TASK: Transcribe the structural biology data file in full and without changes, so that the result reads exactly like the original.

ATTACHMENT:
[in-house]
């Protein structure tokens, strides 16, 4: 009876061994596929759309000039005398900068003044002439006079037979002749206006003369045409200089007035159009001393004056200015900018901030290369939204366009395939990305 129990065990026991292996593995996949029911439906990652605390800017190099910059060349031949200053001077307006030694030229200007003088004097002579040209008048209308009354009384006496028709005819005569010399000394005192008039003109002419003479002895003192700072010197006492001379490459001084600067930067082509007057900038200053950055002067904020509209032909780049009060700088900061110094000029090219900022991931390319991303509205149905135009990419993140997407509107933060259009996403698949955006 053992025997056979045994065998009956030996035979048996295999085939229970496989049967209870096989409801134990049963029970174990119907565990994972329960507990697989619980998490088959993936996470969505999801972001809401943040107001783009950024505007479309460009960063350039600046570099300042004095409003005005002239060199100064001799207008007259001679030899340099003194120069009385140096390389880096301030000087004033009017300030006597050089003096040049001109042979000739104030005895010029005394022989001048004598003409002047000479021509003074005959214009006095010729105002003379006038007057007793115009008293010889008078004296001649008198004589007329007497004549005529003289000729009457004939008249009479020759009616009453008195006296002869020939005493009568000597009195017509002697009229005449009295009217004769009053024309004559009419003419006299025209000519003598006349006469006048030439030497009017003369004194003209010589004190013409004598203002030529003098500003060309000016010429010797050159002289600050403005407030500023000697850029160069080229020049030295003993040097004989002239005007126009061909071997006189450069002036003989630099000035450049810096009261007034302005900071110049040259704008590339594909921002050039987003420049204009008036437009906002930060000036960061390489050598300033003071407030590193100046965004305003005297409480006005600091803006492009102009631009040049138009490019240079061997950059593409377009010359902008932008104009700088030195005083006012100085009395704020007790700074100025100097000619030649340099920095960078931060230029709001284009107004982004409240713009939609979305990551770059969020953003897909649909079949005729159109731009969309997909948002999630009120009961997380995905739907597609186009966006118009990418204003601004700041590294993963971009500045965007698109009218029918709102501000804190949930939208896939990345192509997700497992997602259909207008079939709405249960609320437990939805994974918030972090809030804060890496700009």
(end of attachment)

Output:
[in-house]
């Protein structure tokens, strides 16, 4: 009876061994596929759309000039005398900068003044002439006079037979002749206006003369045409200089007035159009001393004056200015900018901030290369939204366009395939990305 129990065990026991292996593995996949029911439906990652605390800017190099910059060349031949200053001077307006030694030229200007003088004097002579040209008048209308009354009384006496028709005819005569010399000394005192008039003109002419003479002895003192700072010197006492001379490459001084600067930067082509007057900038200053950055002067904020509209032909780049009060700088900061110094000029090219900022991931390319991303509205149905135009990419993140997407509107933060259009996403698949955006 053992025997056979045994065998009956030996035979048996295999085939229970496989049967209870096989409801134990049963029970174990119907565990994972329960507990697989619980998490088959993936996470969505999801972001809401943040107001783009950024505007479309460009960063350039600046570099300042004095409003005005002239060199100064001799207008007259001679030899340099003194120069009385140096390389880096301030000087004033009017300030006597050089003096040049001109042979000739104030005895010029005394022989001048004598003409002047000479021509003074005959214009006095010729105002003379006038007057007793115009008293010889008078004296001649008198004589007329007497004549005529003289000729009457004939008249009479020759009616009453008195006296002869020939005493009568000597009195017509002697009229005449009295009217004769009053024309004559009419003419006299025209000519003598006349006469006048030439030497009017003369004194003209010589004190013409004598203002030529003098500003060309000016010429010797050159002289600050403005407030500023000697850029160069080229020049030295003993040097004989002239005007126009061909071997006189450069002036003989630099000035450049810096009261007034302005900071110049040259704008590339594909921002050039987003420049204009008036437009906002930060000036960061390489050598300033003071407030590193100046965004305003005297409480006005600091803006492009102009631009040049138009490019240079061997950059593409377009010359902008932008104009700088030195005083006012100085009395704020007790700074100025100097000619030649340099920095960078931060230029709001284009107004982004409240713009939609979305990551770059969020953003897909649909079949005729159109731009969309997909948002999630009120009961997380995905739907597609186009966006118009990418204003601004700041590294993963971009500045965007698109009218029918709102501000804190949930939208896939990345192509997700497992997602259909207008079939709405249960609320437990939805994974918030972090809030804060890496700009």